Politics & Policy

Donald Trump’s Birther Moment Tells Us about Donald Trump, and Not Much Else

Trump inNew Hampshire, September 17, 2015.

It was only a matter of time before Donald Trump had a moment with a genuinely crazy person. Taking questions last night at a well-attended New Hampshire rally, the candidate found himself in a difficult spot. “We have a problem in this country,” a particularly angry inquisitor proposed. “It’s called Muslims. We know our current president is one. You know he’s not even an American. Birth certificate, man! We have training camps growing where they want to kill us. That’s my question: When can we get rid of ‘em?”

Uh oh.

In the interest of fairness, it should be acknowledged that Trump did not explicitly agree with this contention. But he didn’t exactly disagree either. Instead, he channeled his inner Miss America and deployed a magnificent string of gibberish: “We’re gonna be looking at a lot of different things,” he explained. “And you know that a lot of people are saying that, and a lot of people are saying that bad things are happening out there. We’re going to be looking at that and plenty of other things.” Later, when asked to clarify, his spokesman explained incongruously that “Christians need support in this country. Their religious liberty is at stake.”

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What does this tell us? Well, at the very least, it tells us that Trump is still not willing to acknowledge that the rumors that have floated around Obama since 2008 are wholly unsubstantiated. As recently as July of this year, Trump was openly refusing to say whether he thought that Obama had been born in the United States. Nothing whatsoever in last night’s performance could lead one to conclude that he has outgrown this indulgence. As we know from Trump’s fans, their man is a “straight-talker” who “eschews PC culture,” ignores quotidian niceties, and fights, fights, fights. Are we honestly to believe that he declined to correct a member of his audience out of concern for the man’s feelings?

#share#What about the Republican party? Should we presume that Trump and his interlocutor are indicative of the whole? Of course we shouldn’t. Sensing an opportunity to score a point, Hillary Clinton leapt swiftly onto Twitter to denounce Trump’s non-rebuttal:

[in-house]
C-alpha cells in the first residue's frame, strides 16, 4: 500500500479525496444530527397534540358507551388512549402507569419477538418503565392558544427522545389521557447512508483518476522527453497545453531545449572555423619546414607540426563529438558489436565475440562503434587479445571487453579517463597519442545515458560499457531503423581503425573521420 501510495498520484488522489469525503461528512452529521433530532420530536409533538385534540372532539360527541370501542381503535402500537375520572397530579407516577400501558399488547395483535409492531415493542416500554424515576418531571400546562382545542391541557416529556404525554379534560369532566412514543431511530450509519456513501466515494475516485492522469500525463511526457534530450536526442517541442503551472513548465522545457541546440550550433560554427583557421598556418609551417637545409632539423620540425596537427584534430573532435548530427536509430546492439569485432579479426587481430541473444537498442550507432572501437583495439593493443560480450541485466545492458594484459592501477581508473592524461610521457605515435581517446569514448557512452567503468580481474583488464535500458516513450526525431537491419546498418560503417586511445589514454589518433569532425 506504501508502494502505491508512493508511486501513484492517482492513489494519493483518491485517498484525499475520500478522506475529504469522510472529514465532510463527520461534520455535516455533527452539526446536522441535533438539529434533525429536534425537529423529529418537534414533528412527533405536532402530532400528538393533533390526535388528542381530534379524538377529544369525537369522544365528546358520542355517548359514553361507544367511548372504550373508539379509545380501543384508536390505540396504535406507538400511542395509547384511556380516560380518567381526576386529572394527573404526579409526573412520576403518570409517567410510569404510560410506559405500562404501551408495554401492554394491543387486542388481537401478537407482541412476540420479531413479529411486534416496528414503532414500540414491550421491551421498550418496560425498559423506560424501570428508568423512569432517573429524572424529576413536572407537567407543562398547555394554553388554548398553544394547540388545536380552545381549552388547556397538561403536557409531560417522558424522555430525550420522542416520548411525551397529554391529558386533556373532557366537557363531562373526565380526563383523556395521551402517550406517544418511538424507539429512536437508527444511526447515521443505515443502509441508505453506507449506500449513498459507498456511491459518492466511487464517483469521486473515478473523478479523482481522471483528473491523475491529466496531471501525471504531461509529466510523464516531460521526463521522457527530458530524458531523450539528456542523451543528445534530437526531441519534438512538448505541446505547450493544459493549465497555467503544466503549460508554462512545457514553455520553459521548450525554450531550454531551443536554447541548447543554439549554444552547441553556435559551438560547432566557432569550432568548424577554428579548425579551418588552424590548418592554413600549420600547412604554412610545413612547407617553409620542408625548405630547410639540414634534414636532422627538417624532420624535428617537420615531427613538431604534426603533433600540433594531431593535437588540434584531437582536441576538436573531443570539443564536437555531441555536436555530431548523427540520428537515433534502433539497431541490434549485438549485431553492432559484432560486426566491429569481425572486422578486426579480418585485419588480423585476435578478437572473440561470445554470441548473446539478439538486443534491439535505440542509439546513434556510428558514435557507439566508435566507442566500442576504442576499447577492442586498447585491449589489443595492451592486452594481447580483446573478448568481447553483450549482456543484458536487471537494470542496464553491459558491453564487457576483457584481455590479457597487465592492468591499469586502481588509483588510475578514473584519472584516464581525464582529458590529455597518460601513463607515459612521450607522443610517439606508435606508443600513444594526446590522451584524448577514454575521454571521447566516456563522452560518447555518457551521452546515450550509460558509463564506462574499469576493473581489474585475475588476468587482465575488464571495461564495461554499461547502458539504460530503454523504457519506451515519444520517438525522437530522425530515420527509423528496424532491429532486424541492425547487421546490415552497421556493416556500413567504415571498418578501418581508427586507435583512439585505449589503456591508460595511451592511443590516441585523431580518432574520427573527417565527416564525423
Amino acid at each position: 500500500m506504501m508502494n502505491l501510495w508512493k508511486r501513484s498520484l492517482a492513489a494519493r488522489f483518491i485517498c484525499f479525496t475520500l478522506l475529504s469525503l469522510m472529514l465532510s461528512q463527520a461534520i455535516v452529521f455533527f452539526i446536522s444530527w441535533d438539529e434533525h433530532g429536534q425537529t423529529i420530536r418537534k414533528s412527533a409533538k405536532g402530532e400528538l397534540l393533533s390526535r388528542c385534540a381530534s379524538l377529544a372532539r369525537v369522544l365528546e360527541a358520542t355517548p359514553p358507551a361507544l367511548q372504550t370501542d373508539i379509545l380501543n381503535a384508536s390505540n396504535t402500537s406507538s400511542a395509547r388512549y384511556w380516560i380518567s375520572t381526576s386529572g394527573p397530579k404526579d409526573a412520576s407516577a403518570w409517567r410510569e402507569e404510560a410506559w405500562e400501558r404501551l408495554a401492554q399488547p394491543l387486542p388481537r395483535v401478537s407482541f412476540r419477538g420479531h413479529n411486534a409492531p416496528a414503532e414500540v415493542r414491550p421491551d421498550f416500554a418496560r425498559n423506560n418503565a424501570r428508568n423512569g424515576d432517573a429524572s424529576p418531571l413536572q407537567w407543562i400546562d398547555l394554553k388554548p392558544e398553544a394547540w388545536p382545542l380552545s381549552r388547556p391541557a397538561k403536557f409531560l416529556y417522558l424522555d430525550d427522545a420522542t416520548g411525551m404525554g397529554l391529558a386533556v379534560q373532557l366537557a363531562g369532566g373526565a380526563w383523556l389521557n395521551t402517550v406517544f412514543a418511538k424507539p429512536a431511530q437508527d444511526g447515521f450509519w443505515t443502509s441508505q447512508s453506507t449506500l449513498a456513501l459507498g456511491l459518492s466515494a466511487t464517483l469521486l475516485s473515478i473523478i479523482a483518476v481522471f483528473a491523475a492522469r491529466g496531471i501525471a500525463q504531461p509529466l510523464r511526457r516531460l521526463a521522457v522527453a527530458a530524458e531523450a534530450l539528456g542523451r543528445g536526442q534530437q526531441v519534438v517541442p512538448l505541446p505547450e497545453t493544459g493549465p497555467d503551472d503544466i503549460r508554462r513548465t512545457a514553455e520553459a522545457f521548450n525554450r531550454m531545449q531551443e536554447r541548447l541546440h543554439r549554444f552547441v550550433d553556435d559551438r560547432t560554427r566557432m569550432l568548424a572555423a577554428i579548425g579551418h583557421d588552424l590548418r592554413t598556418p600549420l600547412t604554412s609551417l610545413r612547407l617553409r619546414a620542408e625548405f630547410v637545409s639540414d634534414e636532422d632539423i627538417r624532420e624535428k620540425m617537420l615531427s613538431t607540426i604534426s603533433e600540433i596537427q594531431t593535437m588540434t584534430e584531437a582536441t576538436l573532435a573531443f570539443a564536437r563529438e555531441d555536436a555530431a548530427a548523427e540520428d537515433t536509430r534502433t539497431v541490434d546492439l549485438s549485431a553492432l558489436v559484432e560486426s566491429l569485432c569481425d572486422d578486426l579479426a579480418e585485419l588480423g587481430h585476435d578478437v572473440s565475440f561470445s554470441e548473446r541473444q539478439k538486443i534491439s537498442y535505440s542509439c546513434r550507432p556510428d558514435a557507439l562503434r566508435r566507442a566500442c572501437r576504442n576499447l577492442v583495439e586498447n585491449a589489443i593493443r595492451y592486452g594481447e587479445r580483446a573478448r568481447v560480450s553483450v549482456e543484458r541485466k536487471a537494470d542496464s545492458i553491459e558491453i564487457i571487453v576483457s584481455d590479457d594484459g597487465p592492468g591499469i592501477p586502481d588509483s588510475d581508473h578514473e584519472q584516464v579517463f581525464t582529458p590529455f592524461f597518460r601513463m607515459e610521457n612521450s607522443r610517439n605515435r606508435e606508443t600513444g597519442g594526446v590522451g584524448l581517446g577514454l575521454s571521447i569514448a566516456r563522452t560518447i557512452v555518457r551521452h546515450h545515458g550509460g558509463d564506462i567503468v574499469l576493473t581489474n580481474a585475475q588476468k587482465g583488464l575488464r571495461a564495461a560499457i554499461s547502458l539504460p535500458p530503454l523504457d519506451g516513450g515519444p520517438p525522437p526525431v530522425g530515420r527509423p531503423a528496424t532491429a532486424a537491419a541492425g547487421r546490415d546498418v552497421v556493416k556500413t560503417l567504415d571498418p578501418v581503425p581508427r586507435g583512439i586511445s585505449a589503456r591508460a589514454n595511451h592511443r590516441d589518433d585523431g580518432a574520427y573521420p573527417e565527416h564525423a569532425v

She’s right, of course. Were Trump a man of principle, he would have refuted his questioner’s premise with the same zeal he so often trains on his fellow Republicans. But to watch Hillary Clinton hitting anybody for indulging “false statements” about the president is, frankly, incredible. Where, one has to wonder, does Hillary think that this gentleman in the audience obtained his ideas? It couldn’t be, could it, that he has picked up on a meme that was first peddled by . . . Hillary Clinton’s last presidential campaign?

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As Ben Smith and Byron Tau have noted in Politico, the notion that President Obama is ineligible to be president comes “from Democratic, not Republican politics.” In fact, FactCheck.org records, “this claim was first advanced by diehard Hillary Clinton supporters as her campaign for the party’s nomination faded” in 2008. So, too, for that matter, was the suspicion that Obama is a “secret Muslim.” In February of 2008, the Guardian reported that a Clinton staffer had been forced to resign “after forwarding an email suggesting Obama is a Muslim.” (Slate puts the number of fired employees at two.) There is no moral high ground for the Clinton team here; there is only hypocrisy.

#related#Naturally, none of this excuses Donald Trump or his questioner. But it does tell us something important: That the employment of underhanded tactics is universal in politics. Time and again, we see progressive-leaning writers propose smugly that the American penchant for conspiracy theory is a phenomenon of the Right. The problem with that theory? It’s false. Writing last year in the Washington Post, Alfred Moore, Joseph Parent, and Joseph Uscinski set the record straight. “Are all Americans created equal when it comes to fearing collusion and conspiracies?” they asked. “Our recent research suggests that they are.” Put simply, one’s readiness to believe ridiculous conspiracies seems to be largely contingent upon who is said to be doing the conspiring. Thus it is that 37 percent of Democrats believe George Bush cheated in 2004, and 36 percent of Republicans believe Obama cheated in 2012. Thus it is that “Republicans [are] just as likely to believe that President Obama was born abroad as Democrats [are] likely to believe that 9/11 was an inside job.” Thus it is that when the conspiracies are stripped of their political components and put in abstract terms, the two sides converge. There is, the researchers found, “near symmetry between left and right.”

And then there’s Donald Trump.

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